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  • MissySue20MissySue20
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    edited December 2011
    Definitely ask your priest. Since neither of them are considered part of the Catholic wedding, we were not allowed to have them per our priest. It didn't bother me though, b/c the Catholic ceremony is beautiful enough as it is and besides it saved us a few extra bucks in supplies.
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  • Calypso1977Calypso1977
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    edited December 2011
    i think there is a big difference between pagan decor (christmas trees) and a pagan ritual/ceremony being performed.  you really cant compare the two IMO.
  • edited December 2011
    In Response to Re: Unity Sand Ceremony Instead of Unity Candle?:
    i think there is a big difference between pagan decor (christmas trees) and a pagan ritual/ceremony being performed.  you really cant compare the two IMO.
    Posted by Calypso1977
    Sorry.  I don't see any difference.  The ritual is identical to the unity candle.  You are only changing the medium.  I'm still curious what the pagan roots are.
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  • TBee99TBee99
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    edited December 2011
    In Response to Re: Unity Sand Ceremony Instead of Unity Candle?:
    I've seen it done at a Catholic wedding. I don't have a personal opinion on it, but it wouldn't hurt to talk to your priest about it. FI and I aren't doing unity sand or a unity candle (at least he hasn't expressed a desire for either so far into our liturgy planning), but I can see how the sand really lends itself to the idea that marriage can't be undone, just like you can't "unmix" the sand.
    Posted by linzluvsgzuss
    Exactly, I love your last line! I'm going to ask I guess. He did mention a unity candle at our first meeting, so I'm hoping he'll be open to it.


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  • agapecarrieagapecarrie
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    edited December 2011
    I didn't say roots, I said influences...I didn't say it definitely came from pagans either, just that it might have influences from it, and something related in that way would be different than a candle, which is already used in Catholic liturgies.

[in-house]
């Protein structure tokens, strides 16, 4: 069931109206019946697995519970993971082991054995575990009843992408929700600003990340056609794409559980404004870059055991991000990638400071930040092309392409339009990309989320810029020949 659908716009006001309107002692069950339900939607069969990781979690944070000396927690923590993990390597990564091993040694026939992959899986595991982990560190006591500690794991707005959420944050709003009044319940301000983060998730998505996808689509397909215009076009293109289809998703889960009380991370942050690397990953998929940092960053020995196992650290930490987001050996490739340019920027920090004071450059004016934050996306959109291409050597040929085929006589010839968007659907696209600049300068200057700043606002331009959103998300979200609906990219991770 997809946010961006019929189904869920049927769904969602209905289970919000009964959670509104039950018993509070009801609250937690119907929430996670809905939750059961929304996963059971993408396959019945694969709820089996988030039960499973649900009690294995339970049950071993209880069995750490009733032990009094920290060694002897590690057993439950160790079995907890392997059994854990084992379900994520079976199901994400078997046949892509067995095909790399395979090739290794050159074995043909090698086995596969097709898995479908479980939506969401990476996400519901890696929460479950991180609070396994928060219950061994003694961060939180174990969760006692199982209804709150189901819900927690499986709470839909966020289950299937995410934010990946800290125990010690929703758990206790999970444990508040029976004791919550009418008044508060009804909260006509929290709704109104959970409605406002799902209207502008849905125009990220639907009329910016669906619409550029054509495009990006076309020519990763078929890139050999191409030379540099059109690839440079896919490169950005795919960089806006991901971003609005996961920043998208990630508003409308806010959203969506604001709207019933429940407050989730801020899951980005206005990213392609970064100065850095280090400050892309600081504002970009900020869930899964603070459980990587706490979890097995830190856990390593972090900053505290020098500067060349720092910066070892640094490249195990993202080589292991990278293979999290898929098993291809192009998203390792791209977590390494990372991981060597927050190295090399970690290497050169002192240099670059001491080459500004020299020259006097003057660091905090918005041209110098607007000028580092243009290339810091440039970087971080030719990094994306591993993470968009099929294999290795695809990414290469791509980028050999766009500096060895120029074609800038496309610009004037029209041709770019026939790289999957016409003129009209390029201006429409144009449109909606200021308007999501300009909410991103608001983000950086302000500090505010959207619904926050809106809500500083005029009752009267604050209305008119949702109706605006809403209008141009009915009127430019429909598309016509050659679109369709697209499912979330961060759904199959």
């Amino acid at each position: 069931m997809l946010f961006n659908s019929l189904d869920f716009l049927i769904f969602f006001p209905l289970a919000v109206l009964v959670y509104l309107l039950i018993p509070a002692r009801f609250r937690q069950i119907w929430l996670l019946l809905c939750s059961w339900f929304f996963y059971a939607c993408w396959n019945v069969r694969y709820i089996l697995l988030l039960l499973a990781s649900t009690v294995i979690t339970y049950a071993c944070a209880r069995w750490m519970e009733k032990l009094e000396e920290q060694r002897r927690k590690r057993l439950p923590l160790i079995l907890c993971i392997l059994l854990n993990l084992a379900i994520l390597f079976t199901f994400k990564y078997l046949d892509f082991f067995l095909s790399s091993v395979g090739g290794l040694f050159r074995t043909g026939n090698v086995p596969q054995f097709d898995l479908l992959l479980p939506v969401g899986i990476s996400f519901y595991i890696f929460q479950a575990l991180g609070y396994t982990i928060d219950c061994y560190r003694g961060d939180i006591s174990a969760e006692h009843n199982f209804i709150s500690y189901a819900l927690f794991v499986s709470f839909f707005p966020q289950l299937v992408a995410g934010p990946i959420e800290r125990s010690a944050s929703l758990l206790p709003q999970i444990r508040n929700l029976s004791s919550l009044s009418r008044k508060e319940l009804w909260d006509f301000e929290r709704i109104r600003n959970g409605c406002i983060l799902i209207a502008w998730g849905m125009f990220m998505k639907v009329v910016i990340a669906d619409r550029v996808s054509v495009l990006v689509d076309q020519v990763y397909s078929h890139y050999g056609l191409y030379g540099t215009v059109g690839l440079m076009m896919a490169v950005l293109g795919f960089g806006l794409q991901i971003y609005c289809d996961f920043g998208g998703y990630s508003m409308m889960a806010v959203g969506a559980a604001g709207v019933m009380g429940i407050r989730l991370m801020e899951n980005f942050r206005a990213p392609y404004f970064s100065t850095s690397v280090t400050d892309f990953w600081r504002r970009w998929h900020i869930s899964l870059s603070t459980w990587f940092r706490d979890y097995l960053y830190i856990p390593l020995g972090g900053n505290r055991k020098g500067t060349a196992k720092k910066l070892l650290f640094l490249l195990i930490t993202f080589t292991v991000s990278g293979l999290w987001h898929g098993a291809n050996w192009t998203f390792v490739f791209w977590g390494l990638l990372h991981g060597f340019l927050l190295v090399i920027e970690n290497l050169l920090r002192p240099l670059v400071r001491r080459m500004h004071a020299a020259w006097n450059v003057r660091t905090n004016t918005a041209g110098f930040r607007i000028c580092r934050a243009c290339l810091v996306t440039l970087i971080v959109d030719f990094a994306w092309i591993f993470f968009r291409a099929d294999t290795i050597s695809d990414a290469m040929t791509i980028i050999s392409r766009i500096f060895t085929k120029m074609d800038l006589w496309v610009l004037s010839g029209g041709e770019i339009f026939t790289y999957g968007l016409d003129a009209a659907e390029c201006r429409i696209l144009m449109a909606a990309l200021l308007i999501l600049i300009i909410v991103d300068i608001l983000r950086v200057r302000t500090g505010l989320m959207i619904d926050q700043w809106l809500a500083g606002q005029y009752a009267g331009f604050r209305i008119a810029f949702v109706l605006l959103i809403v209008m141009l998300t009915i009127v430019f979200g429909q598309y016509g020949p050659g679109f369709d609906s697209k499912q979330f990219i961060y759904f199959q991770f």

The "earth" focus is one way it may be related.

    If someone is having a mass, they already actually have the unity happen at the Eucharist.
  • edited December 2011
    In Response to Re: Unity Sand Ceremony Instead of Unity Candle?:
    I wouldn't ask....at least the candle could be assigned some kind of Christian symbolism --- because candles are necessary around the altar during mass. The sand has had some pagan influences...
    Posted by agapecarrie
    I don't mean to argue but I lurk here from time to time and it seems like anything that is not Pre-Vatican II is dismissed as "pagan."  And nowhere, did you say "might"; in fact, your wording sounds pretty definite.
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  • Riss91Riss91
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    edited December 2011
    It might not necessarily be Pagan, but if it didn't exist 100 years ago in the church, then where did it come from? Sometimes it's TV, sometimes it's other cultures. I believe there are sand ceremonies in Hawaiin and Native American cultures as well. I've also seen references to sand ceremonies in Pagan weddings.

    The point is that the Catholic ceremony does not include the practice and many priests will not allow it. I personally don't think anything needs to be added to "unify" the bride and groom, the ceremony as-is does that. If your priest was open to the unity candle, I don't think he would be put-off by asking you about the sand....but again, I don't see the need!


  • agapecarrieagapecarrie
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    edited December 2011
    In Response to Re: Unity Sand Ceremony Instead of Unity Candle?:
    In Response to Re: Unity Sand Ceremony Instead of Unity Candle? : I don't mean to argue but I lurk here from time to time and it seems like anything that is not Pre-Vatican II is dismissed as "pagan."  And nowhere, did you say "might"; in fact, your wording sounds pretty definite.
    Posted by GoodLuckBear14
    Vatican II has nothing to do with it. I'm very pro-vatican II. So glad it happened, and Blessed John 23rd is my hero.

  • edited December 2011
    I would just ask your priest next time you see him what the parish's stance on incorporating unity candles, unity sand ceremonies, and other typically non-Catholic wedding traditions/rituals are into the liturgy. There would definitely be no offense taken if it sounds like you are just trying to clarify what is and is not allowed at your wedding, and with the way things like this can vary from church to church I'm sure he will be pleased that you asked for any clarification before setting any plans in stone.
  • edited December 2011
    I would definitely say ask your priest. I think that it is a priests preference for what he wants in his church. I have noticed different rules for different priests